Despite these challenges, the historical utility of applying template spectra to describe new observations of other spectra suggests that these data may not be as inherently complex as they appear—perhaps the differences between spectra boil down to some relevant parameters. . This goes back to the discussion around autoencoders and motivates the approach of today’s paper – finding a low-dimensional embedding (read: simple representation) of spectra that makes reconstruction an easy matter.
How to make a galaxy spectrum
Most conventional galaxy spectrum analysis pipelines work by converting the observed (redshifted) spectrum to an emitted spectrum in the rest frame of the galaxy and fitting the observation to a model. This means that the spectra are limited in the commonly usable wavelength range to a range shared between all the different spectra in a survey sample. In the present authors’ architecture, they choose to keep the spectra as observed, i.e., they do not perform any kind of redshift processing prior to their analysis, allowing them to run the algorithm over the entire wavelength range of the observation, thereby saving more. data. Today’s paper presents this algorithm, called SPENDER, which is schematically represented in Figure 2.
The algorithm takes an input spectrum and first passes it through three convolution layers to reduce dimensionality. Then, since the spectra are not redshifted, the processed data is passed through a focus layer. It’s very similar to what you do when you watch cars pass by on the street – even though there are many cars passing by and they’re all moving at different speeds at different places, you focus on them. attention To train your neural network (read: brain) to know what a car is, on specific cars and specific features of those cars. This layer does the same thing by identifying which part of the spectrum to focus on; That is, where the relevant emission and absorption records may be. And then, to finish Encoding of data, the data is passed through a multi-layer perceptron (MLP) which transforms the data into the galactic rest-frame and compresses the data into s-dimensions (the desired dimensionality of the latent space).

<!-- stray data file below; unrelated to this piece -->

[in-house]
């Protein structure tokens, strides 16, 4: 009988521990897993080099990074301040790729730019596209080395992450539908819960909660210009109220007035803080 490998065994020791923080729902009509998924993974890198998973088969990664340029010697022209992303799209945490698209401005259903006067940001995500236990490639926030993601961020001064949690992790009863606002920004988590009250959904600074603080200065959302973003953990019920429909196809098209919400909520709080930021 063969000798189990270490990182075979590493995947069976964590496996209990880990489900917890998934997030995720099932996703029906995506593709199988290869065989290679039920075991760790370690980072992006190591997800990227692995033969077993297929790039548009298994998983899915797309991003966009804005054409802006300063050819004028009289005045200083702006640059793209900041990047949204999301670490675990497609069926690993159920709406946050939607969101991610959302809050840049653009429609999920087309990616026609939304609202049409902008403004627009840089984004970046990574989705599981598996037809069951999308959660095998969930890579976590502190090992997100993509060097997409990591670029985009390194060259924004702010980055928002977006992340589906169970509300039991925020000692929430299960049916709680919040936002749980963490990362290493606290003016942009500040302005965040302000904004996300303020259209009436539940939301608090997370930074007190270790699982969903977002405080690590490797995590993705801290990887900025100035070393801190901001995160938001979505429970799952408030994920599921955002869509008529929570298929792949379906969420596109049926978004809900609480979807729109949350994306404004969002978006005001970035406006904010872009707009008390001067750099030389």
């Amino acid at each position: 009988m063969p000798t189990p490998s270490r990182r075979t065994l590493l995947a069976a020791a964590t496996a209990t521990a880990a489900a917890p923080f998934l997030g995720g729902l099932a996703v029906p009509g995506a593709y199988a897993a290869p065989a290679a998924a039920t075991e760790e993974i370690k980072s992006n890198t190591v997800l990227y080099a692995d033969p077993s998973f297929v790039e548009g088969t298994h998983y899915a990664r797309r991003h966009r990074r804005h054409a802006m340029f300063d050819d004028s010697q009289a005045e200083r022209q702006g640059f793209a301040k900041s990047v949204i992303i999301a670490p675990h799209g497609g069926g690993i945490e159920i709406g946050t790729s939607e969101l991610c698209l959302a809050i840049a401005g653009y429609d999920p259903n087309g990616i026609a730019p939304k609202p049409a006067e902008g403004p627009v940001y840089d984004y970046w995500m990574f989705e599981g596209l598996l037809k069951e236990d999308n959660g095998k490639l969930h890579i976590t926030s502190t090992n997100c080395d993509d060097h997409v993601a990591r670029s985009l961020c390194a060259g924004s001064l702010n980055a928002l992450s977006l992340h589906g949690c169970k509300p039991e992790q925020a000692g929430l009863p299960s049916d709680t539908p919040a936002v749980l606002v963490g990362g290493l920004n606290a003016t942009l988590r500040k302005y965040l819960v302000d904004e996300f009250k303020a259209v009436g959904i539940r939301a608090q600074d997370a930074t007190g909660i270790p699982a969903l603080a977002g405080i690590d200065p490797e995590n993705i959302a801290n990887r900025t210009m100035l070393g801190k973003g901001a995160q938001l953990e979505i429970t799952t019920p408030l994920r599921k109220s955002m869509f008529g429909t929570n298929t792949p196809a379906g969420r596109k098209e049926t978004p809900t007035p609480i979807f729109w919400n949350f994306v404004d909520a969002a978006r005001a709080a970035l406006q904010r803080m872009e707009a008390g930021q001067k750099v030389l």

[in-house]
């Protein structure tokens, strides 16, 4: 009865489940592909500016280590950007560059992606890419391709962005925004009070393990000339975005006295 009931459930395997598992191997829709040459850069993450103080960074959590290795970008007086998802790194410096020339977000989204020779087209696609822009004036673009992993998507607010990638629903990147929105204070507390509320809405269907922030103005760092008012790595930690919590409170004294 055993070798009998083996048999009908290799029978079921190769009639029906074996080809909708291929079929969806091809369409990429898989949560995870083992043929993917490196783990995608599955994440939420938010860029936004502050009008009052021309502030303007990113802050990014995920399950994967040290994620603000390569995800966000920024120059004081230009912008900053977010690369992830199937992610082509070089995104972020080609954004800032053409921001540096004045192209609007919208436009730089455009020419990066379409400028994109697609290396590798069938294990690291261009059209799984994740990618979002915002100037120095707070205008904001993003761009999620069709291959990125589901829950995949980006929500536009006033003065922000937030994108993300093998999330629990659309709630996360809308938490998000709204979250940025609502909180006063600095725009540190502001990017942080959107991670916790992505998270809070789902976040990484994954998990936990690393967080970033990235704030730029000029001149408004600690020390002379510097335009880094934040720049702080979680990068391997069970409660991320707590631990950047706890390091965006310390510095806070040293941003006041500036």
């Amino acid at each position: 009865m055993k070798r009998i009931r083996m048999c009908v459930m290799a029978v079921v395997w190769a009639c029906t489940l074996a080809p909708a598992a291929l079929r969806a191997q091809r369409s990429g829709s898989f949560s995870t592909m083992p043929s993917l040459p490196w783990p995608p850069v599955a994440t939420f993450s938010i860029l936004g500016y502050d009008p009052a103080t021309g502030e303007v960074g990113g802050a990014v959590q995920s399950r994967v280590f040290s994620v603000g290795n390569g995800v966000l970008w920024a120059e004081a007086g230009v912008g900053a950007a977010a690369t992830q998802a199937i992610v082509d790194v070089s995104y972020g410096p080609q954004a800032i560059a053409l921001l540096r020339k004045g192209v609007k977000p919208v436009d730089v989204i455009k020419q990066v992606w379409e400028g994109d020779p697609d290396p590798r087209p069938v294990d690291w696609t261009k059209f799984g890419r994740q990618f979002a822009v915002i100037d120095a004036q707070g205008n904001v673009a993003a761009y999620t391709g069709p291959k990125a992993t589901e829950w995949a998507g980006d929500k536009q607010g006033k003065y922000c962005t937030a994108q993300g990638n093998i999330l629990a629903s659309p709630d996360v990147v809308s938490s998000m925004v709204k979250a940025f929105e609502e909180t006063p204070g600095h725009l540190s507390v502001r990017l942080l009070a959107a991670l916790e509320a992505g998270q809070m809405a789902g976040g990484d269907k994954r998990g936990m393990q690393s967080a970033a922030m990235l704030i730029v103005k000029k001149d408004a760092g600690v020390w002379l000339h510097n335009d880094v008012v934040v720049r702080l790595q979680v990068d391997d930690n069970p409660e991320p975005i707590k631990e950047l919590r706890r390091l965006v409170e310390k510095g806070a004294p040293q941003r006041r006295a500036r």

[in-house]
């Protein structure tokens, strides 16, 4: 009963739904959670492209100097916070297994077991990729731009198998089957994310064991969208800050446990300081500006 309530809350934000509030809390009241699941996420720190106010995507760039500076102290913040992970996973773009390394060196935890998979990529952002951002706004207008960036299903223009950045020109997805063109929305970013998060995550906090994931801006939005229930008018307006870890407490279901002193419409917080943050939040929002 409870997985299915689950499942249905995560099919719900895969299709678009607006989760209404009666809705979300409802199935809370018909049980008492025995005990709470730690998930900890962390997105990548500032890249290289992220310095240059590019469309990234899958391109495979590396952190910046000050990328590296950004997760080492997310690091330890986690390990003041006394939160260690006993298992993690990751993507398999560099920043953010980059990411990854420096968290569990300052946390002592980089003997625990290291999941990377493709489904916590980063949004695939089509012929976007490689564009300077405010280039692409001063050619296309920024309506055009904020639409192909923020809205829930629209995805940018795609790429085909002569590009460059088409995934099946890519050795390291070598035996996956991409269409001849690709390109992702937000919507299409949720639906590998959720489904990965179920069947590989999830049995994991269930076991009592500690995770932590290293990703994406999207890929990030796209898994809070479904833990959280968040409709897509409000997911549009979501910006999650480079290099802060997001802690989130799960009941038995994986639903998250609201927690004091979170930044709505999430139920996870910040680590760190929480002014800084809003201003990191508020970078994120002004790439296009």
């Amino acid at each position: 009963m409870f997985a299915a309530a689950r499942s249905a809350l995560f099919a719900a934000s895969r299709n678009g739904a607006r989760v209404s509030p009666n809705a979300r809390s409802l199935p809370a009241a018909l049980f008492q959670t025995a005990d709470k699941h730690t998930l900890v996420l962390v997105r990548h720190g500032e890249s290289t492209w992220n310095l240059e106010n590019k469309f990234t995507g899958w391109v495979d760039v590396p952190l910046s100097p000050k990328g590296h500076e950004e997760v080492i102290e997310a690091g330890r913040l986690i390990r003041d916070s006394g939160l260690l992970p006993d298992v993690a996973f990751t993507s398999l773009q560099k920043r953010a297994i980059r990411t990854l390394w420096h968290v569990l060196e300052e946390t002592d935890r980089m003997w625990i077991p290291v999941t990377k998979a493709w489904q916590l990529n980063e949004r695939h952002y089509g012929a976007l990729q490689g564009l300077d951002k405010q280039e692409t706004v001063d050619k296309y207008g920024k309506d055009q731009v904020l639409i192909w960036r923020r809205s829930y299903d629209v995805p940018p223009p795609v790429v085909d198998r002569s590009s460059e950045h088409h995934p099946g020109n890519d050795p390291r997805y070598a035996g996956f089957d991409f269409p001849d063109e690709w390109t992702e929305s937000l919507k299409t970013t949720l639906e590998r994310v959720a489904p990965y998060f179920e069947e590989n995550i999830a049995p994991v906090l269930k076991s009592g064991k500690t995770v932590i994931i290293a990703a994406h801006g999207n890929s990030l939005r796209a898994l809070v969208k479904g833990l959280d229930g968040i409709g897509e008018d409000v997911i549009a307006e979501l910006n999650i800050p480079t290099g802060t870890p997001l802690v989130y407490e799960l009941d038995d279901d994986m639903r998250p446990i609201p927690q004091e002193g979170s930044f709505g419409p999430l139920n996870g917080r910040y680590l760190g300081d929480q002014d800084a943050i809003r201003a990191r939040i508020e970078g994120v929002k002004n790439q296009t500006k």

Now the model has to decode the embedded data and try to reconstruct the original spectrum. It does this by passing the data through three ‘activation layers’ that process the data through some preset function. These layers transform a simple, low-dimensional (latent) representation of the data into the rest-frame spectrum of the galaxy. Finally, this representation is transferred back to the observation and the reconstruction process is completed.
In practice, the contributions of different parts of the data to the final result depend on initially unknown weights. To learn this weight, the model is Trained – Reconstructed and original data are compared and weights are changed (roughly by trial and error) until an optimal set of weights is achieved.
So how does it do that?
The results of running the SPENDER model on an example spectrum from a galaxy in the Sloan Digital Sky Survey are given in Fig. 3 .
Visually, the model seems to perform well in reproducing the given spectrum. Figure 3 shows one of the advantages of such a model. Not only is the model able to reproduce different complexities of the spectrum, but by varying the resolution of the reconstructed spectrum, the model is able to distinguish overlapping (or mixed) features in the input data (see the two adjacent OII lines in Fig. 3, for example). Ultimately, the nature of SPENDER construction means that data can be passed to the model as it is received from the instrument – as the model is trained without input redshifting or cleaning, the model learns to incorporate that processing into its analysis. Such an architecture can also be used to generate mock spectra and provides a new approach to modeling galaxy spectra in detail, alleviating some of the problems inherent in existing empirical galaxy modeling approaches.
Astrobyte edited by Katie Proctor
Featured Image Credit: Adapted from Paper and Bisier (via FreeImages)
About Sahil Hegde
I am a first-year astrophysics PhD student at UCLA. I now use semi-analytic models to study the formation of the first stars and galaxies in the Universe. I graduated from Columbia University and am originally from the San Francisco Bay Area. Outside of astronomy you’ll find me playing tennis, surfing (read: wiping out), and playing board games/TTRPGs!